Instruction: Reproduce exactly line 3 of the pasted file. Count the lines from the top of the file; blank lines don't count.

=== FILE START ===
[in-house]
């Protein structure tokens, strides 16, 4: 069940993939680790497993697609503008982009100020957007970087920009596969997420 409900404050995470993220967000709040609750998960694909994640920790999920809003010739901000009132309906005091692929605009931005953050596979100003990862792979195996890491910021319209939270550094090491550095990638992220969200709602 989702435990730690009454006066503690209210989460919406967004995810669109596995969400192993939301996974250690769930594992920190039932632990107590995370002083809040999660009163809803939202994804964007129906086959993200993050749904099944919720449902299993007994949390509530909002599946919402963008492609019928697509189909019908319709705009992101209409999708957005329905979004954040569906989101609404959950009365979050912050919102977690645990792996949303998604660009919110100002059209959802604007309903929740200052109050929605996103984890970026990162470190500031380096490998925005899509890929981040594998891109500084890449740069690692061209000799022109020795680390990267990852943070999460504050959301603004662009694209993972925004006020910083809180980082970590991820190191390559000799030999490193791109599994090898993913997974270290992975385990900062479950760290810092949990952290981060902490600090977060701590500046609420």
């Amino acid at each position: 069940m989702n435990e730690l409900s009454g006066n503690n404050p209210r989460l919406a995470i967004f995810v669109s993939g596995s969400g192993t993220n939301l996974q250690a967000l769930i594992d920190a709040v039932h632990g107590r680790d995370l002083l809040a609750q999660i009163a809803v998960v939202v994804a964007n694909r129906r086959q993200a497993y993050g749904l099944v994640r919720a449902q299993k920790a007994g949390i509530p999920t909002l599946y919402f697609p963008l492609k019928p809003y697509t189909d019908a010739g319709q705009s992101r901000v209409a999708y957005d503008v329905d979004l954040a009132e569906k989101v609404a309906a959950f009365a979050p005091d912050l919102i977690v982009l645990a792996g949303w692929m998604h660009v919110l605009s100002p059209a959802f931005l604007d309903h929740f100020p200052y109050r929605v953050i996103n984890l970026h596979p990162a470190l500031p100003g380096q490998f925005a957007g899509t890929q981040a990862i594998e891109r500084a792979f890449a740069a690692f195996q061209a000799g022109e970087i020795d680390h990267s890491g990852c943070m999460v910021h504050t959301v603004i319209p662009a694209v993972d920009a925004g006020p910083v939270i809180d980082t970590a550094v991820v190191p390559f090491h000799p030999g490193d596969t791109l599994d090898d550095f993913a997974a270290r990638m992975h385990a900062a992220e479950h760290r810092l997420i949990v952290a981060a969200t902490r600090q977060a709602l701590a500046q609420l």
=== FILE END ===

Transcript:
């Amino acid at each position: 069940m989702n435990e730690l409900s009454g006066n503690n404050p209210r989460l919406a995470i967004f995810v669109s993939g596995s969400g192993t993220n939301l996974q250690a967000l769930i594992d920190a709040v039932h632990g107590r680790d995370l002083l809040a609750q999660i009163a809803v998960v939202v994804a964007n694909r129906r086959q993200a497993y993050g749904l099944v994640r919720a449902q299993k920790a007994g949390i509530p999920t909002l599946y919402f697609p963008l492609k019928p809003y697509t189909d019908a010739g319709q705009s992101r901000v209409a999708y957005d503008v329905d979004l954040a009132e569906k989101v609404a309906a959950f009365a979050p005091d912050l919102i977690v982009l645990a792996g949303w692929m998604h660009v919110l605009s100002p059209a959802f931005l604007d309903h929740f100020p200052y109050r929605v953050i996103n984890l970026h596979p990162a470190l500031p100003g380096q490998f925005a957007g899509t890929q981040a990862i594998e891109r500084a792979f890449a740069a690692f195996q061209a000799g022109e970087i020795d680390h990267s890491g990852c943070m999460v910021h504050t959301v603004i319209p662009a694209v993972d920009a925004g006020p910083v939270i809180d980082t970590a550094v991820v190191p390559f090491h000799p030999g490193d596969t791109l599994d090898d550095f993913a997974a270290r990638m992975h385990a900062a992220e479950h760290r810092l997420i949990v952290a981060a969200t902490r600090q977060a709602l701590a500046q609420l």